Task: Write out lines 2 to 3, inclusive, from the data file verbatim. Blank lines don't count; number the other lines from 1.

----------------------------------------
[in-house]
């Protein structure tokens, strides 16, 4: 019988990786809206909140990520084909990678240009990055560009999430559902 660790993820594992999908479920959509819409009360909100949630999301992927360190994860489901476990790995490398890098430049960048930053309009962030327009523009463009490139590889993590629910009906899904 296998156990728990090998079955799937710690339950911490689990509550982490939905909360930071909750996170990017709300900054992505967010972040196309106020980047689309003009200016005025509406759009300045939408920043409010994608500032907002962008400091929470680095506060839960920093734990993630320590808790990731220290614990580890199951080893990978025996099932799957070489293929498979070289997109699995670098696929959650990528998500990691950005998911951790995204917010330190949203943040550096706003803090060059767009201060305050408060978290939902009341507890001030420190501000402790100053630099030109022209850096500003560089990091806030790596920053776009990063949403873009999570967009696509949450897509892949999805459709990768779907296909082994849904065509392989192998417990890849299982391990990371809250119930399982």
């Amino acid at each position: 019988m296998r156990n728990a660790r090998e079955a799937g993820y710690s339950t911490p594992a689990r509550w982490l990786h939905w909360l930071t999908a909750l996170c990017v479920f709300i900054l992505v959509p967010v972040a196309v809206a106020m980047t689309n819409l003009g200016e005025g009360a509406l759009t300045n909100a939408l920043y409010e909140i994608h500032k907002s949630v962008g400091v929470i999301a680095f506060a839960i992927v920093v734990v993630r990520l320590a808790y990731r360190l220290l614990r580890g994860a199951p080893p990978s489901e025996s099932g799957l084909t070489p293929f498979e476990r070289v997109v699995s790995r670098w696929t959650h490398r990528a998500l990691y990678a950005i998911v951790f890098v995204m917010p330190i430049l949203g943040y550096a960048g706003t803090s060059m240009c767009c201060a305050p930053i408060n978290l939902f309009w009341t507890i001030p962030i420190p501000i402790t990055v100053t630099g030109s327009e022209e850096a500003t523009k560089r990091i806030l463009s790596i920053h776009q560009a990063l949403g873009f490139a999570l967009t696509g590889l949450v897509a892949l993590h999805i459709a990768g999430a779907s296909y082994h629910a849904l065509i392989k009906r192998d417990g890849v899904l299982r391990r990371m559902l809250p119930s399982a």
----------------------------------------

């Protein structure tokens, strides 16, 4: 019988990786809206909140990520084909990678240009990055560009999430559902 660790993820594992999908479920959509819409009360909100949630999301992927360190994860489901476990790995490398890098430049960048930053309009962030327009523009463009490139590889993590629910009906899904 296998156990728990090998079955799937710690339950911490689990509550982490939905909360930071909750996170990017709300900054992505967010972040196309106020980047689309003009200016005025509406759009300045939408920043409010994608500032907002962008400091929470680095506060839960920093734990993630320590808790990731220290614990580890199951080893990978025996099932799957070489293929498979070289997109699995670098696929959650990528998500990691950005998911951790995204917010330190949203943040550096706003803090060059767009201060305050408060978290939902009341507890001030420190501000402790100053630099030109022209850096500003560089990091806030790596920053776009990063949403873009999570967009696509949450897509892949999805459709990768779907296909082994849904065509392989192998417990890849299982391990990371809250119930399982």
């Amino acid at each position: 019988m296998r156990n728990a660790r090998e079955a799937g993820y710690s339950t911490p594992a689990r509550w982490l990786h939905w909360l930071t999908a909750l996170c990017v479920f709300i900054l992505v959509p967010v972040a196309v809206a106020m980047t689309n819409l003009g200016e005025g009360a509406l759009t300045n909100a939408l920043y409010e909140i994608h500032k907002s949630v962008g400091v929470i999301a680095f506060a839960i992927v920093v734990v993630r990520l320590a808790y990731r360190l220290l614990r580890g994860a199951p080893p990978s489901e025996s099932g799957l084909t070489p293929f498979e476990r070289v997109v699995s790995r670098w696929t959650h490398r990528a998500l990691y990678a950005i998911v951790f890098v995204m917010p330190i430049l949203g943040y550096a960048g706003t803090s060059m240009c767009c201060a305050p930053i408060n978290l939902f309009w009341t507890i001030p962030i420190p501000i402790t990055v100053t630099g030109s327009e022209e850096a500003t523009k560089r990091i806030l463009s790596i920053h776009q560009a990063l949403g873009f490139a999570l967009t696509g590889l949450v897509a892949l993590h999805i459709a990768g999430a779907s296909y082994h629910a849904l065509i392989k009906r192998d417990g890849v899904l299982r391990r990371m559902l809250p119930s399982a």